January 3, 2002

January 3, 2002 | Commentary on

Hiding Scottie Pippen

WARNING! Senate Majority Leader Tom Daschle doesn't want you to know the following information, so please do not read this article.

Basketball star Scottie Pippen played for some great Chicago Bulls teams and won multiple NBA championships. Then, as now, he also pulled down some hefty paychecks. This year, for instance, Pippen will make $18.1 million playing pro hoops for the Portland Trail Blazers.

Believe it or not, Pippen is an accomplished farmer as well. He must be. Why else would the federal government pay him more than $130,000 over a five-year period in "Soil Conservation Reserve" funds? Technically, Uncle Sugar paid Pippen not to grow anything on his Arkansas farms.

Uncle Sugar is paying big bucks to other famous folks, too, including Sam Donaldson of ABC News, CNN founder Ted Turner, and David Rockefeller, former chairman of Chase Manhattan Bank and grandson of oil magnate John D. Rockefeller Jr. Even former Washington Post Managing Editor Ben Bradlee received federal money under the program a couple of years ago.

None of these facts would be known were it not for the labors of the Environmental Working Group (EWG), a Washington-based non-profit organization that recently posted a comprehensive database of Agriculture Department spending on its Web site. The Freedom of Information Act (FOIA) requires federal agencies to make such data public.

But that could change if Sen. Tom Daschle, D-S.D., gets his way. He tried valiantly before the Christmas break to gain passage of a farm bill approved by the Senate Agriculture Committee that included an obscure measure originally authored by the panel's chairman, Sen. Tom Harkin, D-Iowa.
Daschle failed, but the measure -- which would exempt huge amounts of information from disclosure under the FOIA -- is far from dead. Small wonder: It would allow government bureaucrats to keep such potentially inconvenient facts as Pippen's tax-paid bounty out of public view.

According to an EWG analysis of the committee's farm bill, the measure "would preclude the public from examining all conservation plans, plans that contain information such as practices to be adopted by the farmer or landowner, as well as a timetable for implementing and the amount of federal cost-share dollars to implement the plan."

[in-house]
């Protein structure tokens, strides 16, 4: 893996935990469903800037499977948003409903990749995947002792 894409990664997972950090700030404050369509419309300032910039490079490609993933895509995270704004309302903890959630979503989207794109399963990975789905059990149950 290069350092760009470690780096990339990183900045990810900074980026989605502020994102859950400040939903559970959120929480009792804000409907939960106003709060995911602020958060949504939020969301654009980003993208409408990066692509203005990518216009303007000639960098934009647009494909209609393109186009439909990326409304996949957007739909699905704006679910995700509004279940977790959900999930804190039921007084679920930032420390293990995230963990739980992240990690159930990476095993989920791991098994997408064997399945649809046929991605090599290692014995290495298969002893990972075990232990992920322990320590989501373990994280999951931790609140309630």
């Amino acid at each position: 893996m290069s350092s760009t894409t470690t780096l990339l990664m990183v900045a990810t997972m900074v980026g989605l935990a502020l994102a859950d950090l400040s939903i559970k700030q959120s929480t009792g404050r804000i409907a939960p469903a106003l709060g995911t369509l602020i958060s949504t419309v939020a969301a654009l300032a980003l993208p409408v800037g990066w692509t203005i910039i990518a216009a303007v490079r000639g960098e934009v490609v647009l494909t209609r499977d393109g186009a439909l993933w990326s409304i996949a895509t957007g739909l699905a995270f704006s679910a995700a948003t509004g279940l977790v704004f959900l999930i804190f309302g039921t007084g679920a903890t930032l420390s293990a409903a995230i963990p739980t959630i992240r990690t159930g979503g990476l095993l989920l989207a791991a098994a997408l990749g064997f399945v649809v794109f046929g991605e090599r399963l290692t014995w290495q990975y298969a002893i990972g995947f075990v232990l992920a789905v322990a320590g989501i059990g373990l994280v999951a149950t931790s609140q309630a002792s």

Among the Agriculture Department operations that would be "off limits" to public examination: Emergency Watershed Protection, Farmland Protection Program, Flood Risk Reduction Program, Wetlands Reserve Program, Wildlife Habitat Incentives Program, Grazing Lands Conservation and the Forestry Incentives Program. As much as $4 billion annually in federal agriculture spending would disappear from public view.

Things such as the Scottie Pippen farm payments would become, literally, state secrets. Washington politicians could rest easy, knowing there would be no more embarrassing newspaper articles about the millions in taxpayer dollars being handed out to sports figures, media celebrities and corporate fat cats.
If the measure ever does become law, how long before somebody else in Congress decides other federal programs should be exempt from public examination? If farm conservation programs should be exempt, why not put all of the government's welfare programs or all of the public health programs behind closed doors? Or any other government program that somebody in Congress or the White House fears might harbor scandalous or wasteful spending?

It requires breath-taking arrogance to propose such an exemption. The Daschle-Harkin proposal is nothing less than a slap in the face of the public's right to know what our government is doing with billions of taxpayer dollars -- or who benefits from federal programs.

Instead of drawing a curtain over parts of our government, Congress should be shining light on more of the federal behemoth. How can we hope to have confidence in what our elected officials are doing unless the public's business is done in public?

Mark Tapscottis director of the Center for Media and Public Policy at The Heritage Foundation, a Washington-based public policy research institute.

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